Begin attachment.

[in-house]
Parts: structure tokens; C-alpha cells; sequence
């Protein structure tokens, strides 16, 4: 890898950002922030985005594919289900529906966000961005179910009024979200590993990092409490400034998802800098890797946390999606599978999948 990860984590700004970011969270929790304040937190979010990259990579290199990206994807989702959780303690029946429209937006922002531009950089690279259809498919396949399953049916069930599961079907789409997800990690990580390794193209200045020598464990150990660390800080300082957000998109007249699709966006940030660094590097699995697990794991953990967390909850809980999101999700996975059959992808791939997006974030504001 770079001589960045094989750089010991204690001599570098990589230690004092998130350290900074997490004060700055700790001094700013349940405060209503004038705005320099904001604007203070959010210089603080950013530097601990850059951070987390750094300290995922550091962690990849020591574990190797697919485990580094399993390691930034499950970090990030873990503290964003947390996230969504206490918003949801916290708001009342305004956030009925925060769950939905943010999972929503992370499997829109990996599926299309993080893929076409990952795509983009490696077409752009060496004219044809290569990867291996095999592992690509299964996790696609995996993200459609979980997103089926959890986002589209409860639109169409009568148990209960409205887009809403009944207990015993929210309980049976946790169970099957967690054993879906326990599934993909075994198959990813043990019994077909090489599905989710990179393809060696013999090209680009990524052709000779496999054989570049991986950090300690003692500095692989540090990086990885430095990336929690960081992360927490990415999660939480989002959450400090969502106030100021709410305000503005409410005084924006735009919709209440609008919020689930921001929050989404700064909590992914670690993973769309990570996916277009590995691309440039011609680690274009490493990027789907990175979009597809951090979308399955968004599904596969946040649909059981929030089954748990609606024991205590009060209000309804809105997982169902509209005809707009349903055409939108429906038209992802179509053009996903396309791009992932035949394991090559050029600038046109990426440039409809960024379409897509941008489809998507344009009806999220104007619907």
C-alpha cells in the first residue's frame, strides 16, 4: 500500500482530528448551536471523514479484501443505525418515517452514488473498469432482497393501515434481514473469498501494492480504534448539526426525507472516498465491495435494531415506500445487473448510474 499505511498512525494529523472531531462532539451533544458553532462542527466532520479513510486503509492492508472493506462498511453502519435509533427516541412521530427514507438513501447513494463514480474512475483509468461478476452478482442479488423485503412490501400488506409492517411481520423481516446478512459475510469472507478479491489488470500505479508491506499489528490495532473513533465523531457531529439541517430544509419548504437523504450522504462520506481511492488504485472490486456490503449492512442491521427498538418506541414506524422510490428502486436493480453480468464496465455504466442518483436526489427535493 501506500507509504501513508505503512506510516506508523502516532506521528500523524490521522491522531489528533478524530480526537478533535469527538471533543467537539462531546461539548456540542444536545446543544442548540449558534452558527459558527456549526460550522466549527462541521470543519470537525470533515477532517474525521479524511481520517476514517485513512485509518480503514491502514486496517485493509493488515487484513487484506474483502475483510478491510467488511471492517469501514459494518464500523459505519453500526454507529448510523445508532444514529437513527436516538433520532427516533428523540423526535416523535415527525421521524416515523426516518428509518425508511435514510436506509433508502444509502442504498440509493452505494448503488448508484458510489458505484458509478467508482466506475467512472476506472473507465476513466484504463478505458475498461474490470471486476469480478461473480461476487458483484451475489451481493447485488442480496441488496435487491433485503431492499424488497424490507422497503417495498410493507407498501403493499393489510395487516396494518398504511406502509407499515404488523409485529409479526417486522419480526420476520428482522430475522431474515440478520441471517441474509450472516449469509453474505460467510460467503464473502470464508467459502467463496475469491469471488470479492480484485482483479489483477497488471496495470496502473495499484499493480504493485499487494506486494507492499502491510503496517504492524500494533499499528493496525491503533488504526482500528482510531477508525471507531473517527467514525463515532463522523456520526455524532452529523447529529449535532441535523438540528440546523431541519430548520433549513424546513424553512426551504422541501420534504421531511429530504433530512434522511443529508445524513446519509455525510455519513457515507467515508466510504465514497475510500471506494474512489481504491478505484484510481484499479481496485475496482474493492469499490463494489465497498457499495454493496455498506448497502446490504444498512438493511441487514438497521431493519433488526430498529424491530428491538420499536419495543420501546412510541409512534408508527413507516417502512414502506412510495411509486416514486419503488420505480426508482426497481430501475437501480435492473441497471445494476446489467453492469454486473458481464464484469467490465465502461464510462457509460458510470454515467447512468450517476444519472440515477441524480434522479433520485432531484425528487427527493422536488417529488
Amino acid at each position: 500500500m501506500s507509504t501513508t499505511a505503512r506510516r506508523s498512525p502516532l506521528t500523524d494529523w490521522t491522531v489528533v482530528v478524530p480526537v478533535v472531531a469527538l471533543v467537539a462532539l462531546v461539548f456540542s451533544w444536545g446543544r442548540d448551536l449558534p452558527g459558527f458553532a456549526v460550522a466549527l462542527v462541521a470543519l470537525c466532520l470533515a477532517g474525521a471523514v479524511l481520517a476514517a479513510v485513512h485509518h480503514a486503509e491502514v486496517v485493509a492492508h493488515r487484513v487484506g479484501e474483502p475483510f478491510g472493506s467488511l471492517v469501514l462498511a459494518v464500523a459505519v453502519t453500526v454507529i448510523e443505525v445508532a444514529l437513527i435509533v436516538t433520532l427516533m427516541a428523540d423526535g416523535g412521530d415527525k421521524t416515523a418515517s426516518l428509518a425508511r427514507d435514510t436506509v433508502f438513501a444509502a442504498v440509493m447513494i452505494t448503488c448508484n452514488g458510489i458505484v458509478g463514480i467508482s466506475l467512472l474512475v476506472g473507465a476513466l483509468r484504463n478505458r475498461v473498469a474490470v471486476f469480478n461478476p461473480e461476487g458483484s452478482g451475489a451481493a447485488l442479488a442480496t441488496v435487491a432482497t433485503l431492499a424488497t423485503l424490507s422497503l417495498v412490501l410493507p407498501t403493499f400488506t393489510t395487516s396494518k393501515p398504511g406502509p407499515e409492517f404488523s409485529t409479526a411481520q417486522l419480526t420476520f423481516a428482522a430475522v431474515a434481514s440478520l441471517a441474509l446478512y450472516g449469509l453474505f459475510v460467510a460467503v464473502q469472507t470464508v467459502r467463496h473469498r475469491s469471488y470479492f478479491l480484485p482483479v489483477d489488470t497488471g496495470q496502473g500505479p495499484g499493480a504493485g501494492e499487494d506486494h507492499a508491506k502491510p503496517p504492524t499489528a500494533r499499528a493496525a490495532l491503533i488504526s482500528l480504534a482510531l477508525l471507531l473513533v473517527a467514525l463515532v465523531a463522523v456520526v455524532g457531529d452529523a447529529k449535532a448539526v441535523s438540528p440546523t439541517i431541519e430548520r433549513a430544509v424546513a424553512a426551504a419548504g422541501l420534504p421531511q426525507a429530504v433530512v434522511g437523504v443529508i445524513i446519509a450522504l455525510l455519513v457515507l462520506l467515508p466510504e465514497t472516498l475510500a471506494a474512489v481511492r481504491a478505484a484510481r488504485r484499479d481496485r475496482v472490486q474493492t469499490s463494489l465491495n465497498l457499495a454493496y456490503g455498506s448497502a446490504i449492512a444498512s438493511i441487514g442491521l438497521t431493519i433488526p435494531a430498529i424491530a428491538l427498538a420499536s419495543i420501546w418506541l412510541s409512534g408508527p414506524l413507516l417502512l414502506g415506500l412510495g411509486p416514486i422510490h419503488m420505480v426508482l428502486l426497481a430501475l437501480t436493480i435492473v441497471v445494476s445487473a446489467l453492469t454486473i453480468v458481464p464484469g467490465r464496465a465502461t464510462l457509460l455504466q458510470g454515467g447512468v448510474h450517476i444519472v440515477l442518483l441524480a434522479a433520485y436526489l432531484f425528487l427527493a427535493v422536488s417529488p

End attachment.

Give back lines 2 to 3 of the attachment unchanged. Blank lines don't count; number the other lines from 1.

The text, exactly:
Parts: structure tokens; C-alpha cells; sequence
């Protein structure tokens, strides 16, 4: 890898950002922030985005594919289900529906966000961005179910009024979200590993990092409490400034998802800098890797946390999606599978999948 990860984590700004970011969270929790304040937190979010990259990579290199990206994807989702959780303690029946429209937006922002531009950089690279259809498919396949399953049916069930599961079907789409997800990690990580390794193209200045020598464990150990660390800080300082957000998109007249699709966006940030660094590097699995697990794991953990967390909850809980999101999700996975059959992808791939997006974030504001 770079001589960045094989750089010991204690001599570098990589230690004092998130350290900074997490004060700055700790001094700013349940405060209503004038705005320099904001604007203070959010210089603080950013530097601990850059951070987390750094300290995922550091962690990849020591574990190797697919485990580094399993390691930034499950970090990030873990503290964003947390996230969504206490918003949801916290708001009342305004956030009925925060769950939905943010999972929503992370499997829109990996599926299309993080893929076409990952795509983009490696077409752009060496004219044809290569990867291996095999592992690509299964996790696609995996993200459609979980997103089926959890986002589209409860639109169409009568148990209960409205887009809403009944207990015993929210309980049976946790169970099957967690054993879906326990599934993909075994198959990813043990019994077909090489599905989710990179393809060696013999090209680009990524052709000779496999054989570049991986950090300690003692500095692989540090990086990885430095990336929690960081992360927490990415999660939480989002959450400090969502106030100021709410305000503005409410005084924006735009919709209440609008919020689930921001929050989404700064909590992914670690993973769309990570996916277009590995691309440039011609680690274009490493990027789907990175979009597809951090979308399955968004599904596969946040649909059981929030089954748990609606024991205590009060209000309804809105997982169902509209005809707009349903055409939108429906038209992802179509053009996903396309791009992932035949394991090559050029600038046109990426440039409809960024379409897509941008489809998507344009009806999220104007619907």